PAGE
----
One of the most common childhood disorders is attention deficit hyperactivity disorder, or ADHD.
The Centers for Disease Control and Prevention (CDC) reports that at least 5 percent of children in the United States suffer from the disorder. Concerta is an extended-release formulation of the stimulant drug methylphenidate that is primarily used to treat ADHD. It may also be prescribed to help with symptoms of daytime sleepiness, or narcolepsy.
The Drug Enforcement Administration (DEA) classifies methylphenidate as a Schedule II controlled substance (the highest classification for a prescription drug with medicinal purposes) since it has such a high potential for diversion, abuse, and addiction. Young adults and adolescents may crush Concerta tablets up and snort them in an effort to get “high.” Oftentimes, Concerta may be abused as a “party drug” for the burst of euphoria and high energy levels it can produce as a stimulant. It may be misused as an appetite suppressant or weight loss supplement. Concerta and other ADHD medications are also commonly abused as “study drugs” in an attempt to enhance focus and attention, and promote wakefulness while studying or completing projects.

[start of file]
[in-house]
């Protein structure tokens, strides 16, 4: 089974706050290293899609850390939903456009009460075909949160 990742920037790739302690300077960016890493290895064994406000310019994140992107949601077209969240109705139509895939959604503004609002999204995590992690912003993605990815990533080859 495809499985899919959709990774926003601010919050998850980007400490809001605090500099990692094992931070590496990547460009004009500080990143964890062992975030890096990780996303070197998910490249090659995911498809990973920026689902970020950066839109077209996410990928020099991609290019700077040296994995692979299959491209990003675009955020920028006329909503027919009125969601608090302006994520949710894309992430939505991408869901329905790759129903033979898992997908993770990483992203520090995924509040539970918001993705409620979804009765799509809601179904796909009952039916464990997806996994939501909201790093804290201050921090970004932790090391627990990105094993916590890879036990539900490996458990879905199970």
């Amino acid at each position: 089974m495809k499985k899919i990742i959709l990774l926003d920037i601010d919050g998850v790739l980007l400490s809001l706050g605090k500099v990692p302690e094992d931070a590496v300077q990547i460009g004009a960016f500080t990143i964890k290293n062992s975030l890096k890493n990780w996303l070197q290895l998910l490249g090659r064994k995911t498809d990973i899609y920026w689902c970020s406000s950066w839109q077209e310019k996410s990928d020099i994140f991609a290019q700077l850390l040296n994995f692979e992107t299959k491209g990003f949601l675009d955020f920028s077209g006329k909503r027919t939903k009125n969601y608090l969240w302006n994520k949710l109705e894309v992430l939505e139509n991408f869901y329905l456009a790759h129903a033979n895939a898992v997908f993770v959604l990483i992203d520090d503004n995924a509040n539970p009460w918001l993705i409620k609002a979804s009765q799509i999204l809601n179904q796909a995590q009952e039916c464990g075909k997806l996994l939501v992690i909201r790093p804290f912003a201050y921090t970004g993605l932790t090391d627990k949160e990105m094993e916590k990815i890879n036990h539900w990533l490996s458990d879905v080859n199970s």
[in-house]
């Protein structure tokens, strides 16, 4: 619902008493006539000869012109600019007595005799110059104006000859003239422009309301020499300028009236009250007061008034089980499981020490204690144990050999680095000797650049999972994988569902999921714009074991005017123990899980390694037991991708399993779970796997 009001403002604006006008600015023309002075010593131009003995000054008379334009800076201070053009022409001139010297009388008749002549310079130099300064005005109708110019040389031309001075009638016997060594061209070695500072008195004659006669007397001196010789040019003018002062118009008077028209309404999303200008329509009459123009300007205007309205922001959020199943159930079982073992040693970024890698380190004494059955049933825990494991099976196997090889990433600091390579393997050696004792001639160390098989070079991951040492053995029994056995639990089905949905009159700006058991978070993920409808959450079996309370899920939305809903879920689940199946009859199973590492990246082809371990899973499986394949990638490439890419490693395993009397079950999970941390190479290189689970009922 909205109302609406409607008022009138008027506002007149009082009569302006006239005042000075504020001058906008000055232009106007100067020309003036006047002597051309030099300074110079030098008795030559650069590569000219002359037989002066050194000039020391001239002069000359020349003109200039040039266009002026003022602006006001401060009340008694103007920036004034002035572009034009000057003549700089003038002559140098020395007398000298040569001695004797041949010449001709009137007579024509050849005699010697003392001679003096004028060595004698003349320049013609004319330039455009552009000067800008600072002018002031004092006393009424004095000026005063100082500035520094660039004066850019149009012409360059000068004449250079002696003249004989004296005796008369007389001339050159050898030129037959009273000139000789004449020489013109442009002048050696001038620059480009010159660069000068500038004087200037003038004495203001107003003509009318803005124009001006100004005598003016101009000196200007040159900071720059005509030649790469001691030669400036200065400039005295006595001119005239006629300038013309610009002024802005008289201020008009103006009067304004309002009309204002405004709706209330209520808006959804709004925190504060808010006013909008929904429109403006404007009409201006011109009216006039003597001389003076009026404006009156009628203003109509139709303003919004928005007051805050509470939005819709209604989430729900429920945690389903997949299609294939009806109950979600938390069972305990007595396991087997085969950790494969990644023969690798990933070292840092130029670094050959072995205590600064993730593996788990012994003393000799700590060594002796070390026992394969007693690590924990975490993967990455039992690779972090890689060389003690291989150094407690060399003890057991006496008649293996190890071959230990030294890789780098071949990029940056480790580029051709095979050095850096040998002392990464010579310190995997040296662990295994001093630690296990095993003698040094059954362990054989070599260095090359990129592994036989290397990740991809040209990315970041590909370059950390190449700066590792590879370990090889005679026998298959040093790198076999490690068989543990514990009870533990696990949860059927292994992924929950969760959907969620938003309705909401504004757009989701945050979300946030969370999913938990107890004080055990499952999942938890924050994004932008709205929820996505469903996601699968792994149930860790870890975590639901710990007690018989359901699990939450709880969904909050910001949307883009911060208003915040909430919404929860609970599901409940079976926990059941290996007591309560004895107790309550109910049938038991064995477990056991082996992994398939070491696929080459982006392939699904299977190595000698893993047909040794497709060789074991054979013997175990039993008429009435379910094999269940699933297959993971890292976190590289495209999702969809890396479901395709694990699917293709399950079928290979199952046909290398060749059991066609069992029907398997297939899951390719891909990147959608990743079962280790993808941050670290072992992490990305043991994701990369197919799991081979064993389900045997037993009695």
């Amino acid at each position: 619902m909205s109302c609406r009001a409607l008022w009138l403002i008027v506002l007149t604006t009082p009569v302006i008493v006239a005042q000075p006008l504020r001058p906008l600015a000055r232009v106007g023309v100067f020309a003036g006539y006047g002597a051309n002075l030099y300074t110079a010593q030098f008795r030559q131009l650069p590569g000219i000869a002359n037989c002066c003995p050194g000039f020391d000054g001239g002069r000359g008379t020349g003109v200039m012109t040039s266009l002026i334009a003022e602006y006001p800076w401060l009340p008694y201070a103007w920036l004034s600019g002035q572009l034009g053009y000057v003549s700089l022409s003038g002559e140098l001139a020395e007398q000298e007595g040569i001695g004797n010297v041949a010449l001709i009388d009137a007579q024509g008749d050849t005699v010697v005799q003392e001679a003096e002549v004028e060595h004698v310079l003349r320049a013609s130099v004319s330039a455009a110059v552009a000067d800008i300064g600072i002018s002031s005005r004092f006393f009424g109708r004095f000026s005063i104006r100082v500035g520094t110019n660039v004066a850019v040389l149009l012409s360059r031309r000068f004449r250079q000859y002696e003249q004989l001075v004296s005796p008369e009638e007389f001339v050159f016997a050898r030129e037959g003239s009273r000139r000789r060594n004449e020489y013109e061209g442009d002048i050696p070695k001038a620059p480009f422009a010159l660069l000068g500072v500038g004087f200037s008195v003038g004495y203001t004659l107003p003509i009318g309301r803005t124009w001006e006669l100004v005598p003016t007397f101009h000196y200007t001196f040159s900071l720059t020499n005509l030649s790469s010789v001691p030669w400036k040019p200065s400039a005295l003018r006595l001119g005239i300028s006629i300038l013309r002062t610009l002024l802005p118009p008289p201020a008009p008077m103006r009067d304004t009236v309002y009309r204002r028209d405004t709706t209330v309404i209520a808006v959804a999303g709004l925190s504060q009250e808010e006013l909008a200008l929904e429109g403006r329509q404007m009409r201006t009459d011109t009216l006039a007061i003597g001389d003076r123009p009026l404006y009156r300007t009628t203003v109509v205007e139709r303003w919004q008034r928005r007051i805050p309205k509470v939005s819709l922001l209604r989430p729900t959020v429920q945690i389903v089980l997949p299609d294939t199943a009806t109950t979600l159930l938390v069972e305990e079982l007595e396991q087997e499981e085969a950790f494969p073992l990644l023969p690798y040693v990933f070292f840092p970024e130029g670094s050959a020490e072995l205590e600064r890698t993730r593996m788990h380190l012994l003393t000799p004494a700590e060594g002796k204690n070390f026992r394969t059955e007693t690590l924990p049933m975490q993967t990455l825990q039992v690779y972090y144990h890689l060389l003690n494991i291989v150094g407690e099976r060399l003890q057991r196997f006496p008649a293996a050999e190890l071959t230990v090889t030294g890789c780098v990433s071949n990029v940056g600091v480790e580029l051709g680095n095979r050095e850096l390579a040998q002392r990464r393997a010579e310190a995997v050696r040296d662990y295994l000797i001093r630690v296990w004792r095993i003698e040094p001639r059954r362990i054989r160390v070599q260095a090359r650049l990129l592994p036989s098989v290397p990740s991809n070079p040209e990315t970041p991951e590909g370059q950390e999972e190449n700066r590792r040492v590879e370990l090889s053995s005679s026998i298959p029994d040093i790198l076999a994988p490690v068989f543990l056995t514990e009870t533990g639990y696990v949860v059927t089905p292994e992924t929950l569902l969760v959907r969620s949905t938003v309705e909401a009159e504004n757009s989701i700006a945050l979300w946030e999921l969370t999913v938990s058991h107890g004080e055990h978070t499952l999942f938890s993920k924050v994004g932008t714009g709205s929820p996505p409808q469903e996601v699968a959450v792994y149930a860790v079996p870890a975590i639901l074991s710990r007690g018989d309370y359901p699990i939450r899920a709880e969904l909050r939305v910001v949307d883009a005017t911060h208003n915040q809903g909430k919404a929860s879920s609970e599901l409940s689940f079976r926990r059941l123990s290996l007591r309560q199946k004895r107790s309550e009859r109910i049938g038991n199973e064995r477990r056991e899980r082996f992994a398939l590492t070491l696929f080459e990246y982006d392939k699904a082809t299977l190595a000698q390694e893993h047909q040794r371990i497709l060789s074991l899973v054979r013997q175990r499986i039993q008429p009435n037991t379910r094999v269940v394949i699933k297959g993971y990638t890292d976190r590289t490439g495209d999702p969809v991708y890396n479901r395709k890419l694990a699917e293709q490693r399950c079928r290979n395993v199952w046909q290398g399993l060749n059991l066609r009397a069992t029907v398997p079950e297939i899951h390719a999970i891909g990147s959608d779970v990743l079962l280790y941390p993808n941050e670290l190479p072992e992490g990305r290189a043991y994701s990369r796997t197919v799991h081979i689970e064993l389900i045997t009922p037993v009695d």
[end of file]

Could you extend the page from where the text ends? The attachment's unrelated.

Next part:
Students in college fulltime may be as much as two times more likely to abuse a drug like Concerta than their peers who do not attend college fulltime, CNN reports, and as many as 30 percent of college students may use stimulant drugs for nonmedical purposes.
Abuse of Concerta is not limited to students and adolescents, however, as adult use of ADHD stimulant medications seems to be on the rise as well, The New York Times publishes. Young professionals may feel pressure to “get ahead” or produce at work, making a drug like Concerta seem like a viable option. More adults are prescribed ADHD medications than are diagnosed with the disorder, CBS News publishes, meaning that they may be taking these medications for nonmedical purposes.
Any time a prescription medication is taken for nonmedical purposes, it is classified as drug abuse. According to the 2014 National Survey on Drug Use and Health (NSDUH), approximately 1 million American adults used stimulant drugs nonmedically that year.
Spotting Concerta Abuse
For individuals who have a legitimate prescription for Concerta as well as a medical need for the medication, the drug serves to increase focus and attention levels. When the drug is taken in higher doses than prescribed, in a manner other than as intended, or by someone without a medical need for the drug, it disrupts brain communication by greatly amplifying levels of dopamine, the National Institute on Drug Abuse (NIDA) warns. A burst of euphoria, or a high, is often the result, as blood pressure, heart rate, respiration rate, energy, and excitement are increased, and the need to sleep and eat is depressed.